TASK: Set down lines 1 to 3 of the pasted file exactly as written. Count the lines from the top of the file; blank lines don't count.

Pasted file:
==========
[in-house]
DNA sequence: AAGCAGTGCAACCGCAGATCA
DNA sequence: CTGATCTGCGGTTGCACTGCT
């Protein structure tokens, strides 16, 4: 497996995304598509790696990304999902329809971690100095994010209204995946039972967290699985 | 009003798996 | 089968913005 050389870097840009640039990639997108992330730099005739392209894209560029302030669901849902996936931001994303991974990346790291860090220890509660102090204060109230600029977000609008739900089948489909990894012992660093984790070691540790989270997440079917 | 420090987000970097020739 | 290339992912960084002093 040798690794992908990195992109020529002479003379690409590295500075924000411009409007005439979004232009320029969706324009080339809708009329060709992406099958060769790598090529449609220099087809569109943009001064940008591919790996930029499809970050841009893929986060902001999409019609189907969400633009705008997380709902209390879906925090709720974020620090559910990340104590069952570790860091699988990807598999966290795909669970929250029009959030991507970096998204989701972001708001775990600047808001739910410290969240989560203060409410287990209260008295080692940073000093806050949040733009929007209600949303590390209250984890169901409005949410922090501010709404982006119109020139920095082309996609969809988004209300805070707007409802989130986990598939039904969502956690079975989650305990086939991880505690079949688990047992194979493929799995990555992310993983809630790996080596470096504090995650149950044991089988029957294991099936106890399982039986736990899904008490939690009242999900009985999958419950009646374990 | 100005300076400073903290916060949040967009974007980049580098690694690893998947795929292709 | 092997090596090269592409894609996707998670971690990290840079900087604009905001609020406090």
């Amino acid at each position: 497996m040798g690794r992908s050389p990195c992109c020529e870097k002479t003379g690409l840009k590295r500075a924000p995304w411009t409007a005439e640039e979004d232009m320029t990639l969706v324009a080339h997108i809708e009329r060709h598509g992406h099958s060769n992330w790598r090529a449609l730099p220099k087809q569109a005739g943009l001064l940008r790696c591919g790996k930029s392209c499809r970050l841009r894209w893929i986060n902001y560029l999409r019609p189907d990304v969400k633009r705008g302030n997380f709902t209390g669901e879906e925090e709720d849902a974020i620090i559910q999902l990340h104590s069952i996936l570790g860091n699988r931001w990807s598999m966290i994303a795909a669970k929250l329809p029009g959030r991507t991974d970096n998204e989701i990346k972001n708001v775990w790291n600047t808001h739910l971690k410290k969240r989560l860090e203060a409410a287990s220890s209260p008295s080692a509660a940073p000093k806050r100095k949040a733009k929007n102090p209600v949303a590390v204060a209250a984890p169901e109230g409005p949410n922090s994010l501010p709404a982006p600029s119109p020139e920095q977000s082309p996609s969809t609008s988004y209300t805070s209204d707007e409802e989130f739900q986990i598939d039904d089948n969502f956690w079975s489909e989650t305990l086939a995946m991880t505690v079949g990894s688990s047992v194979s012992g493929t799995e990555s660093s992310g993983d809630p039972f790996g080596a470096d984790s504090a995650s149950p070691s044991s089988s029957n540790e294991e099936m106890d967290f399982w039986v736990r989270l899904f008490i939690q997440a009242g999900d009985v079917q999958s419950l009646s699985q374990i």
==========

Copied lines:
[in-house]
DNA sequence: AAGCAGTGCAACCGCAGATCA
DNA sequence: CTGATCTGCGGTTGCACTGCT